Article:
By Tanya Boyd (John’s wife, Tanya, is guest blogging today)
Our most memorable Christmas wasn’t what you would consider our “best Christmas ever.” It wasn’t some heart-warming story—yet it was simply unforgettable due to the circumstances and what I learned that year.
Near the end of 1996, John and I were assigned to serve a term with MAF in Zaire (now the Democratic Republic of Congo). I was nearly nine months pregnant and had our 18-month-old son Stuart in tow. A few weeks before Christmas, amid much fanfare, many friends and supporters gathered with banners and signs at the airport in Cape Town, South Africa to say goodbye and see us off. We were excited about our first missionary assignment.
Then the coup happened.
Instead of spending Christmastime in Zaire and settling into our role with MAF, we were forced to flee the country within days of arriving and ended up back in Cape Town. We arrived weary and in shock. We had lost everything we owned as our exit from the country was swift and sudden. There was no going back to recover anything.
In contrast to our big send-off, there were just a few to greet us at the airport. We were able to find a place to stay, living in the home of a family that had gone away for the holidays. The house had no Christmas decorations up, as the family wasn’t going to be there during the holiday season. It was not the type of Christmas we expected.
But that Christmas, I learned about how to be thankful for the most important things in life—and the small things, too. Someone would knock on our door and say, “We heard what happened to you and we wanted to bless you by baking this ham.” Yet another would drop by with presents since they assumed we wouldn’t have any. The Christian community banded together to look after one of its own. It was such a wonderful picture to me of how God always provides what you need.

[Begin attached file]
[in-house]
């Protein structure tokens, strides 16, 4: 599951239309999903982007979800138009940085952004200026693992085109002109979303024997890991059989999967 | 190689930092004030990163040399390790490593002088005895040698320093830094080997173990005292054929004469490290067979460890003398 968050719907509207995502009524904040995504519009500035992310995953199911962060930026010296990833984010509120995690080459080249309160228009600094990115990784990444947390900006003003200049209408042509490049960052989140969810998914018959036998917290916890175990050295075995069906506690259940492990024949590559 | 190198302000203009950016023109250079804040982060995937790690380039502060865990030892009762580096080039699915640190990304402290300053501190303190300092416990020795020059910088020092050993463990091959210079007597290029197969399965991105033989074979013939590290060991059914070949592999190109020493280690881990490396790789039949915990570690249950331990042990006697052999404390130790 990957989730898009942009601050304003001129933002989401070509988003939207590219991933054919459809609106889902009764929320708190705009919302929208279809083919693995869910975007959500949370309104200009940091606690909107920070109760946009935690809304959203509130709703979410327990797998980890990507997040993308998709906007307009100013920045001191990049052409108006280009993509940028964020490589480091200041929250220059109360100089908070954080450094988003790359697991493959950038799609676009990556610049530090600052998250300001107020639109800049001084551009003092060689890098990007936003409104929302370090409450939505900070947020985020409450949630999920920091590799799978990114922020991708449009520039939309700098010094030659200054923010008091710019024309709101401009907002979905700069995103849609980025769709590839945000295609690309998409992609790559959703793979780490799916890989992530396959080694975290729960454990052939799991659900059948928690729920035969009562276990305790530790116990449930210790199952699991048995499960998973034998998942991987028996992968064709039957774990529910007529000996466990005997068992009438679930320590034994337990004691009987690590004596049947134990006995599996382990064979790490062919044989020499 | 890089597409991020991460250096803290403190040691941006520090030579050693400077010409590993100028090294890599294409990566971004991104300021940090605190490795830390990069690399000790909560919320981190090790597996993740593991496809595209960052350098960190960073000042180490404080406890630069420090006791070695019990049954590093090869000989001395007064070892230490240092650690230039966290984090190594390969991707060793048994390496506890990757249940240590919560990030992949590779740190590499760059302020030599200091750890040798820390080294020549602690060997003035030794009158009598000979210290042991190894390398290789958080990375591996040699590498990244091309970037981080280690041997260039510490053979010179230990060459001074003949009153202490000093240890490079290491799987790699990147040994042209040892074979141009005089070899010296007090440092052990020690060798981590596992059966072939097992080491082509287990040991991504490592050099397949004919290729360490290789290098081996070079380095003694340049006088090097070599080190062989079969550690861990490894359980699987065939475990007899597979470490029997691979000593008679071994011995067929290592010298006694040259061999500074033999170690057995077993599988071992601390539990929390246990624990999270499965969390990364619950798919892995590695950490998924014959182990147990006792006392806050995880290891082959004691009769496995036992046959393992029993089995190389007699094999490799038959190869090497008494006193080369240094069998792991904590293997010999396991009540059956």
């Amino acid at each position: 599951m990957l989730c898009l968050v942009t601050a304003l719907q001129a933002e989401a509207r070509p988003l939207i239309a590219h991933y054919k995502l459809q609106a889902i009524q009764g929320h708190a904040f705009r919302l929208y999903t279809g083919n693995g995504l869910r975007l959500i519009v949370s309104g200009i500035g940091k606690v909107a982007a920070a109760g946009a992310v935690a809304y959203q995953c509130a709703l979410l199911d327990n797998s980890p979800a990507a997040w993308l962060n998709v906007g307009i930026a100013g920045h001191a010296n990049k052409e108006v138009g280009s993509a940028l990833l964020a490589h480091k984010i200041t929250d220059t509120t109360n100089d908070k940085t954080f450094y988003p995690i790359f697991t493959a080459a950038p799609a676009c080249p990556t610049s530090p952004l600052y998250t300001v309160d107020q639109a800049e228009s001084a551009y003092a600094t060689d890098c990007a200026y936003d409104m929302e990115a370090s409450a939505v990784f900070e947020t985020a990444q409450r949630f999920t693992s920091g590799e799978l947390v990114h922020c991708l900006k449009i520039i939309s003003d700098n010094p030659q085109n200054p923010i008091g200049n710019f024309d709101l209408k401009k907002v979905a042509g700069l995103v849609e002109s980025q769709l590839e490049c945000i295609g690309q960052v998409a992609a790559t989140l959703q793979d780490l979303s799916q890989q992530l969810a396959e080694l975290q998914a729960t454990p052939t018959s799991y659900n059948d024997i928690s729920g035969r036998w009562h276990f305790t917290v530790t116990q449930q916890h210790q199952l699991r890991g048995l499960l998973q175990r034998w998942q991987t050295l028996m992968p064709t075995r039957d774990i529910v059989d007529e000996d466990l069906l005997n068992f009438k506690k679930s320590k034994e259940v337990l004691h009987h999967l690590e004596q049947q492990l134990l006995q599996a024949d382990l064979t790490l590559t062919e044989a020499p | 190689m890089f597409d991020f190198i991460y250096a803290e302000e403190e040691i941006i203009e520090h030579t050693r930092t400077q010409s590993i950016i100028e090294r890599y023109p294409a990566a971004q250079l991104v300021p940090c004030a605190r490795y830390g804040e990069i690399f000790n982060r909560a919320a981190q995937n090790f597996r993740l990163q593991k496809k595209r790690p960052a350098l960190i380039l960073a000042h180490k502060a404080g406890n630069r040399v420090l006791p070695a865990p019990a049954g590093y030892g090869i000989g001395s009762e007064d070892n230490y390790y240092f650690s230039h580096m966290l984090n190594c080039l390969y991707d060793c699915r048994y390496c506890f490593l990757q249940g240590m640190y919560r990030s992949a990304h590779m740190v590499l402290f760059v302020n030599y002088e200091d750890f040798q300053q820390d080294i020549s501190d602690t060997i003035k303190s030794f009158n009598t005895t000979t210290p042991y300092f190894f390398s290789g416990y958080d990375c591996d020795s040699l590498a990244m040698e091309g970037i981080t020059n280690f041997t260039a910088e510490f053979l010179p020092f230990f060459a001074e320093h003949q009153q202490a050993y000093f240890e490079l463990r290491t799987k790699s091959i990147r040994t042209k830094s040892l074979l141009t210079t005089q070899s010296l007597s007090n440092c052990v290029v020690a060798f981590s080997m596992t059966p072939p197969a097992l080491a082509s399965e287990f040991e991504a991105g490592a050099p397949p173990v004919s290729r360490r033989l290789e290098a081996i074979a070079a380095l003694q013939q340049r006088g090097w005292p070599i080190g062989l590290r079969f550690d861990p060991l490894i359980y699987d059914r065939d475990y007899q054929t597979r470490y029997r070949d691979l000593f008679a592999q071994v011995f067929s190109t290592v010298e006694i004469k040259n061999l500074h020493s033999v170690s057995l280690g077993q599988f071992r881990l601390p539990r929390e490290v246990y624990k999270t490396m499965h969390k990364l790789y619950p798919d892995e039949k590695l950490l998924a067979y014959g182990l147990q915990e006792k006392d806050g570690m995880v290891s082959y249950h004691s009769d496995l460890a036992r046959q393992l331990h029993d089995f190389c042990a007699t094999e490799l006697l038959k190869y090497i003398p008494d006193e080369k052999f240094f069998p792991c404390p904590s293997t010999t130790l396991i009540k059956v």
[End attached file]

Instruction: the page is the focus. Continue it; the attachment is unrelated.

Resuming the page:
As I reflected on what was happening in my life at that time and how this wasn’t the Christmas I imagined, I learned to be grateful for what I did have, the things that really mattered. We lost everything, but I couldn’t have cared less. I had my husband and my family. God was still on His throne, in control of our lives, and none of the circumstances changed that fact.
It’s sometimes difficult in our society to acknowledge and remember that everything we have comes from the Lord. Now at Christmastime each year, I think of those times when we had no resources and were starkly reliant upon God. Our unchanging Lord and Saviour came through for us then just as He will always will.
May you and your family enjoy a most blessed Christmas!